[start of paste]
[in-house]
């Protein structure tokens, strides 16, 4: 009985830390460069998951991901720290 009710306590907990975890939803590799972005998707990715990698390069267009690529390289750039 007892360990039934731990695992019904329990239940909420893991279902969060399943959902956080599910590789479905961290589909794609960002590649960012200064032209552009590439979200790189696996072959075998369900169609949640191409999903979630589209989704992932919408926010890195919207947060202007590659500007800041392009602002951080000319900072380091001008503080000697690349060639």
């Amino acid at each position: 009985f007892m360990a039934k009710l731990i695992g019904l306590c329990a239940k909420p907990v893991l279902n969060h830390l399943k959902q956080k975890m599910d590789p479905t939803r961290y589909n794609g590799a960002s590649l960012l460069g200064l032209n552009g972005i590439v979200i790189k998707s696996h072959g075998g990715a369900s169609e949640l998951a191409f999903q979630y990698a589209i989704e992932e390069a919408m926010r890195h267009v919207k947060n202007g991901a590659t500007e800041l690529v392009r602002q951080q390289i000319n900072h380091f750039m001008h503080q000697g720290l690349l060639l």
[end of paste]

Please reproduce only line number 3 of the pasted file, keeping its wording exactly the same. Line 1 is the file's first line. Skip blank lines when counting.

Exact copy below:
């Amino acid at each position: 009985f007892m360990a039934k009710l731990i695992g019904l306590c329990a239940k909420p907990v893991l279902n969060h830390l399943k959902q956080k975890m599910d590789p479905t939803r961290y589909n794609g590799a960002s590649l960012l460069g200064l032209n552009g972005i590439v979200i790189k998707s696996h072959g075998g990715a369900s169609e949640l998951a191409f999903q979630y990698a589209i989704e992932e390069a919408m926010r890195h267009v919207k947060n202007g991901a590659t500007e800041l690529v392009r602002q951080q390289i000319n900072h380091f750039m001008h503080q000697g720290l690349l060639l």